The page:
Regardless of decommunization’s legitimacy as a ground for dismissing judges, it has succeeded as a talking point, and its effects can be felt. In 2021, Supreme Court judge Józef Iwulski was stripped of his legal immunity at the behest of an IPN investigation into his conduct during the 1980’s. Far from being an isolated incident, this case bears witness to a trend in Polish politics where opponents to the ruling government are targeted and pressured through an appeal to decommunization and the work of a politicised IPN.
Jogging your memory
“Memory Law,” the other angle to IPN’s inflammatory reputation began largely in 2018 when President Andrzej Duda ratified a controversial addition to the institute’s legal reach, making it a prosecutable offense to attribute “responsibility or co-responsibility to the Polish nation or state for crimes committed by the German Third Reich.”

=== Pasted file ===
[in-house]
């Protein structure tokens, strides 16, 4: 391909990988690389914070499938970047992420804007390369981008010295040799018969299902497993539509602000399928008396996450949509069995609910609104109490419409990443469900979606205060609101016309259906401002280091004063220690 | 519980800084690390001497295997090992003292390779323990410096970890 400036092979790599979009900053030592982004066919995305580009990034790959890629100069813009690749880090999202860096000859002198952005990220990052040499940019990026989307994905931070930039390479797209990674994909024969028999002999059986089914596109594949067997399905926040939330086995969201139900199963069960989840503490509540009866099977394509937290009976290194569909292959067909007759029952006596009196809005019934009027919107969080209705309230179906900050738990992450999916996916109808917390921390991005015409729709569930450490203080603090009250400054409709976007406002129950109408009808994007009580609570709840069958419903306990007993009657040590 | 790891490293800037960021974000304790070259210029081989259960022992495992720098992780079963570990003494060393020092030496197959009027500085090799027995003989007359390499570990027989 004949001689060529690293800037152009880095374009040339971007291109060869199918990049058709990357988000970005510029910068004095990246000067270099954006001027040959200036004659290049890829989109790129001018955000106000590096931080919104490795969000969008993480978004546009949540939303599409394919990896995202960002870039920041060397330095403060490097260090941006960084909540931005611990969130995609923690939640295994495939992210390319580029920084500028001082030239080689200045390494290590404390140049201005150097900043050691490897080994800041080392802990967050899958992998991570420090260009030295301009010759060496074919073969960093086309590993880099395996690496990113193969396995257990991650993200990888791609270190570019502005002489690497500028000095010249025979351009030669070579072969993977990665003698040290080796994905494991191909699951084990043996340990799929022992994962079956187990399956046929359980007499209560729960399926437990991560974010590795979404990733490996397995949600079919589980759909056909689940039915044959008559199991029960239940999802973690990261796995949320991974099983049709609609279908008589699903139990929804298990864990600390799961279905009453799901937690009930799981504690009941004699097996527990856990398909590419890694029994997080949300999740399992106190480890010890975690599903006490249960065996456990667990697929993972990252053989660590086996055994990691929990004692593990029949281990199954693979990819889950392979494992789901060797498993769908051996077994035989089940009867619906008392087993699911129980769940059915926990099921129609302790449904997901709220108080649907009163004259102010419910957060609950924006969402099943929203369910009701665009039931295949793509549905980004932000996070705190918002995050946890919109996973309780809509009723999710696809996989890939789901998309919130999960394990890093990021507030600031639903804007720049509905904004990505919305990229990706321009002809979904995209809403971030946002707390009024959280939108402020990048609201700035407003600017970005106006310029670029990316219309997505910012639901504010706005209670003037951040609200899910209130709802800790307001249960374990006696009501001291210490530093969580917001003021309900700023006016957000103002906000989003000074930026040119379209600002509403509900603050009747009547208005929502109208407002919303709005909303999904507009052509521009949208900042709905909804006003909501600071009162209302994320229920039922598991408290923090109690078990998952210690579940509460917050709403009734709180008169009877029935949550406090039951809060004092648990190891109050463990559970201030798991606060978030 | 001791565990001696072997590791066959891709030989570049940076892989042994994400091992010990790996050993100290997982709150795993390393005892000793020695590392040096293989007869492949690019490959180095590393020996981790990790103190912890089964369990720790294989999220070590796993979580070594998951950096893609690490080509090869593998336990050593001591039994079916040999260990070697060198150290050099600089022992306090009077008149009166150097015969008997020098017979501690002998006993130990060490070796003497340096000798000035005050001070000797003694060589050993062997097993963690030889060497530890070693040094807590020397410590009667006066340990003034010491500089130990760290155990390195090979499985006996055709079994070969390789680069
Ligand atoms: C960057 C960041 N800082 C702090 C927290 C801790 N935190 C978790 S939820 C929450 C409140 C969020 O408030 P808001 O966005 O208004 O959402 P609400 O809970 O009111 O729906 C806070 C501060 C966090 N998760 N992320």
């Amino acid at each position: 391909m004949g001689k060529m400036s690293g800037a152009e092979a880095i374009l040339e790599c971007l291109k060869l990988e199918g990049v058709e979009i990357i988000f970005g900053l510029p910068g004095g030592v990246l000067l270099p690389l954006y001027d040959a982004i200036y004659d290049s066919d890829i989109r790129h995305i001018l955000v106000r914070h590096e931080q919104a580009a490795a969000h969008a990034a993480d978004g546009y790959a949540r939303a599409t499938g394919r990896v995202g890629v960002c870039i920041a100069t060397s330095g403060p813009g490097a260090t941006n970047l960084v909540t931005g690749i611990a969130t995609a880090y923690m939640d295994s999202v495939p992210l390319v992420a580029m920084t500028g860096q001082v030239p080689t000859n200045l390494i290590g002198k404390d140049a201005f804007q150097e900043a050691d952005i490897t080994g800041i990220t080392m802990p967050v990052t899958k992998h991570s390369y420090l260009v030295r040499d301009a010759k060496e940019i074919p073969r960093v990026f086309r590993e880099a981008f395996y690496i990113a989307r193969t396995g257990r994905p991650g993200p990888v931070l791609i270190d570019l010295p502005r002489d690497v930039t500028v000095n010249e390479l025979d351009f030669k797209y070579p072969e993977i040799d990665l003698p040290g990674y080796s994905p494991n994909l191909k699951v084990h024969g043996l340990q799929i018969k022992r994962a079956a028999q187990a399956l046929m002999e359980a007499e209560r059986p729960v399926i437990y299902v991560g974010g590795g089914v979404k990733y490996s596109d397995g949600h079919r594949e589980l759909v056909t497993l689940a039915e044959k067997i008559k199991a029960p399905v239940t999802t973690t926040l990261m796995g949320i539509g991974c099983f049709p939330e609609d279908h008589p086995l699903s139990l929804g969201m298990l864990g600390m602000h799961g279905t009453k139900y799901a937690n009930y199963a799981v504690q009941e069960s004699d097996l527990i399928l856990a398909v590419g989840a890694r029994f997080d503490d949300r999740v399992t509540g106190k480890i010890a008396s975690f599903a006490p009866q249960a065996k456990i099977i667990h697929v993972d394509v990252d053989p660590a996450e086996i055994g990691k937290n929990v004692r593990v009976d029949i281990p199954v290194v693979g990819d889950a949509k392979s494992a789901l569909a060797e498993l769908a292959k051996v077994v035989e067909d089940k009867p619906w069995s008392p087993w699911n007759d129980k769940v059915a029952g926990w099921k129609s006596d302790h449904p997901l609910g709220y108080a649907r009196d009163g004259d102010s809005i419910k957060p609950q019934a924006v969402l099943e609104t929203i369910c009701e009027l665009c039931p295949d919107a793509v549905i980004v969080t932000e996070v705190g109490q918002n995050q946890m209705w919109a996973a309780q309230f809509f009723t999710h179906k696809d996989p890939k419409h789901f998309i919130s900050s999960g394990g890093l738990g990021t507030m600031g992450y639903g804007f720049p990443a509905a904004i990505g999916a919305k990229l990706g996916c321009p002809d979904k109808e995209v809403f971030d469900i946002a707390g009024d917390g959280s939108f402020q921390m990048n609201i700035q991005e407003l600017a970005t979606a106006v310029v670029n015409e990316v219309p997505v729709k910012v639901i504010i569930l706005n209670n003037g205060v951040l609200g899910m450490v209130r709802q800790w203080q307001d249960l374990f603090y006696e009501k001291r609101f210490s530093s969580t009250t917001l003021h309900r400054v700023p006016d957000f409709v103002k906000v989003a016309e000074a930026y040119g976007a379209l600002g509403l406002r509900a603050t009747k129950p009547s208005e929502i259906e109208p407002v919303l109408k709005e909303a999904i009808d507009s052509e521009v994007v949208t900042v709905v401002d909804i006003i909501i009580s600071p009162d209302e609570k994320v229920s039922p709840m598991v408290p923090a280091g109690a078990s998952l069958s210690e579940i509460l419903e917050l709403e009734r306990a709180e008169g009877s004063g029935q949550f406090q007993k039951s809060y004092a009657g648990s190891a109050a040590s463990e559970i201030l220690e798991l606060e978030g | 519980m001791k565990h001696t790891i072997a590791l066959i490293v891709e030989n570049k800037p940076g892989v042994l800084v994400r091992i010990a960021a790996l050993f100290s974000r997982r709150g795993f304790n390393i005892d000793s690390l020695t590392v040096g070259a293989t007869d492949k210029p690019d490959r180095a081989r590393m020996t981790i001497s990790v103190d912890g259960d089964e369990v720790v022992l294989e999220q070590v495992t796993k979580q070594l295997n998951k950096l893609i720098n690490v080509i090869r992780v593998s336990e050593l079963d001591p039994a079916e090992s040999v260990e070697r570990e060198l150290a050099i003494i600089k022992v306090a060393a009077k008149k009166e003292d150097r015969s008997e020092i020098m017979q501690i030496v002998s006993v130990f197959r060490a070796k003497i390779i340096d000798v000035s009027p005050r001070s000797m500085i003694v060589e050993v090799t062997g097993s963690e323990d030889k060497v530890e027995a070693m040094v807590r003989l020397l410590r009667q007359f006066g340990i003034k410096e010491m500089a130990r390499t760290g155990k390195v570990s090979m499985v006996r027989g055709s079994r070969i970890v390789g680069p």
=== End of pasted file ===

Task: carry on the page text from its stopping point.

This new law marks a clear deviation from IPN’s program of decommunization, yet considering the rapidly aging population of ex-communists, this new approach ensures that IPN will retain its potent legal and political power.
In effect this law has come to penalize, originally with up to three years imprisonment, certain expressions or assertions, the most famous example being the phrase “Polish death camps.” However, these restrictions have also included even suggestions that “some” Poles collaborated with Nazi forces during the Holocaust.